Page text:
“The child should be fully prepared to live an individual life in society, and brought up in the spirit of the ideals proclaimed in the Charter of the United Nations, and in particular in the spirit of peace, dignity, tolerance, freedom, equality and solidarity …”
—Convention on the Rights of the Child, adopted and opened for signature, ratification and accession by U.N. General Assembly resolution 44/25 of Nov. 20, 1989, entry into force Sept. 2, 1990
Twenty-five years ago today, the United Nations entered into force the International Convention on the Rights of the Child, and as of May 2015, the United States stands alone in the international community in failing to ratify this treaty. This inaction flies in the face of our professed beliefs in human rights and international freedom.
Closer examination of the document yields few clues as to our hesitation. The first 40 articles offer a comprehensive description of rights that participating countries must grant to all people below the age of majority, as defined by each country’s own laws. Some of these include children’s right to a safe, healthy and properly supervised environment, and a prohibition against the separation of children from their parents against their will (except in cases of abuse and neglect).
In addition, the document guarantees children freedom of thought and religion, freedom from bullying and a juvenile justice system that respects the inherent differences between adults and children.
The Convention also states that children have the right to a minimum standard of living, appropriate health care and a basic education. Most critically, they are promised freedom from all forms of trafficking, sexual exploitation and sexual abuse.
Some of the individuals who oppose ratification point out that the U.S. already complies with most of the agreement, making ratification redundant. However, we continue to hold onto a number of practices that violate the Convention, such as permitting exceptions to our child labor laws and moving juveniles into the adult criminal justice system. Ratification of the convention would discourage these departures from the treaty, but ratification would not circumvent our legislative process. Any changes to these practices would proceed through our existing legislative procedures, and state lawmakers would make final decisions on whether to change current regulations.
Other opponents are under the impression that the frequent references to acting “in the best interests of the child” are intended to water down parental rights. Careful reading shows this argument to be false. Article 5 states, “Parties shall respect the responsibilities, rights and duties of parents or, where applicable, the members of the extended family or community as provided for by local custom, legal guardians or other persons legally responsible for the child, to provide, in a manner consistent with the evolving capacities of the child, appropriate direction and guidance in the exercise by the child of the right recognized in the present Convention.”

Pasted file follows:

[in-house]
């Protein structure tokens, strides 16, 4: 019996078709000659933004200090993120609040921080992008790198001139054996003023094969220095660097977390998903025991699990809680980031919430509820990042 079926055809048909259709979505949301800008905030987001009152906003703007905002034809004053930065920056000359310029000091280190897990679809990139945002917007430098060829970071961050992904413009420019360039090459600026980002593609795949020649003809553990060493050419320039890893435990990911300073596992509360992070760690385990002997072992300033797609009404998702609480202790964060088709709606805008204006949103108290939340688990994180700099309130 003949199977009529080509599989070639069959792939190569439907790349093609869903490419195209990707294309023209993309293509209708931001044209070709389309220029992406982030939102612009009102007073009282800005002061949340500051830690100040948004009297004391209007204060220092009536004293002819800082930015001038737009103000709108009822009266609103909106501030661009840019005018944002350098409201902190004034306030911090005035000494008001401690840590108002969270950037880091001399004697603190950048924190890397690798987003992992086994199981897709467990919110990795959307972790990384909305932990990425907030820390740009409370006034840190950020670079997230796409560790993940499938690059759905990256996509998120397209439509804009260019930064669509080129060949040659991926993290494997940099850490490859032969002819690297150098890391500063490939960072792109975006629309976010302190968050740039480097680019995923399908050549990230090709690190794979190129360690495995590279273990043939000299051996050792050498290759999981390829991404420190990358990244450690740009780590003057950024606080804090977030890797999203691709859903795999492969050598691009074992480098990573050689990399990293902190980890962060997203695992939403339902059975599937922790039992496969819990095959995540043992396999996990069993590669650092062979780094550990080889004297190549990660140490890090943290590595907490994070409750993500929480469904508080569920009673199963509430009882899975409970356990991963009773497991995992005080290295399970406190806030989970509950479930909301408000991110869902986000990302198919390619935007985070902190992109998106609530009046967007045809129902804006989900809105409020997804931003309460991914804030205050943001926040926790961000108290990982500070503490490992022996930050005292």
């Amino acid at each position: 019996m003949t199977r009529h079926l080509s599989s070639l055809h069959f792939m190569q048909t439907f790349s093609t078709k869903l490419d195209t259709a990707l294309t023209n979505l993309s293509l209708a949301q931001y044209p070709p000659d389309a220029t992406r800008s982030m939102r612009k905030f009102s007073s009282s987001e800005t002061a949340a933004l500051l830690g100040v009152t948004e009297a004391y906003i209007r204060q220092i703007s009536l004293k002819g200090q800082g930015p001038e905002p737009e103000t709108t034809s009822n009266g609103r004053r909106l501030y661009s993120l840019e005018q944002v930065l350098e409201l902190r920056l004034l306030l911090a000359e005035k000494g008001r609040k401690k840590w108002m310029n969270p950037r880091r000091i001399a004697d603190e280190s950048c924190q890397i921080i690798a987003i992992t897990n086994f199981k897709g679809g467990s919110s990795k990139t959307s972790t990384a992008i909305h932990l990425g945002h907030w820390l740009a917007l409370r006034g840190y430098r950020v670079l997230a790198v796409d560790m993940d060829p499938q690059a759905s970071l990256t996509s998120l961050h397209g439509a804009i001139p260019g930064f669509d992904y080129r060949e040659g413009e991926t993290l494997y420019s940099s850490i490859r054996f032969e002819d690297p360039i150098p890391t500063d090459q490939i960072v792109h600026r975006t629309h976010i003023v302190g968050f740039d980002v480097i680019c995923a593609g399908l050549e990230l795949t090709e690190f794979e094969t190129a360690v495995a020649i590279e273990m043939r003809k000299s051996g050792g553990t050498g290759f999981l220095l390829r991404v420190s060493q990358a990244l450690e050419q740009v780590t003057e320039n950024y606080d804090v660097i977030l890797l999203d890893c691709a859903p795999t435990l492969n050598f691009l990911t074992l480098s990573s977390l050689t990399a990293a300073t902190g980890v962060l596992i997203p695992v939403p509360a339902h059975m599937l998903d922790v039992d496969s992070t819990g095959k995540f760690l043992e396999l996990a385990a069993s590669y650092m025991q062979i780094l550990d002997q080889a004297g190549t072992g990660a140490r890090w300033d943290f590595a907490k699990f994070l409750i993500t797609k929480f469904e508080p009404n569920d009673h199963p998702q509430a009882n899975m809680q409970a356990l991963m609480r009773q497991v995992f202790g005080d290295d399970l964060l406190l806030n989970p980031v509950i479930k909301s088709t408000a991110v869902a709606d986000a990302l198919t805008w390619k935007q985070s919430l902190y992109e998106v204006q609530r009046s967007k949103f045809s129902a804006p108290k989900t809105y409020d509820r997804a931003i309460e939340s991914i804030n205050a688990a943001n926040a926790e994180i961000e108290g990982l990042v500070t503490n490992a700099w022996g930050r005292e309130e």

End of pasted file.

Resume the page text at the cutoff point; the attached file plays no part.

The Convention consistently refers to parents as the primary decision makers for their children, and in fact, some parental rights are strengthened significantly. For example, the Convention asserts that children have a right to pursue a relationship with both parents, barring exceptional circumstances, regardless of divorce or geographic distance.
It is not as if the U.S. maintains a general policy of opting out of international treaties. The U.S. has signed and ratified five of the U.N.’s 18 International Human Rights Treaties, though this is fewer than Iran, Iraq and China — and on par with North Korea. Meanwhile, the U.S. does not hesitate to point a judgmental finger at others for the treatment of their citizens.
In March, for example, CIA Director John Brennan said, “Human rights abuses, whether they take place on the part of ISIL or of militias or individuals who are working as part of formal security services, need to be exposed, need to be stopped.” This, despite the fact that the CIA itself had recently been the subject of a lengthy human-rights investigation.”The U.S. government is not given to honest self-reflection about its own or its allies’ human rights abuses,” responded Katherine Hawkins, one of the investigators.
When we can stand up in the court of world opinion as a shining example of respect for and protection of human rights, particularly the rights of children, our national voice will hold greater weight when we decry the shortcomings of others. Please contact your congressional leaders to request their support in ratifying the Convention to protect the rights of children across the country and around the world.
Rachel Roderick, who has a master’s degree in human resources and labor relations, is an education advocate and literacy coach for students of all ages. She is currently conducting research on how the Convention on the Rights of the Child has impacted international juvenile justice practices.
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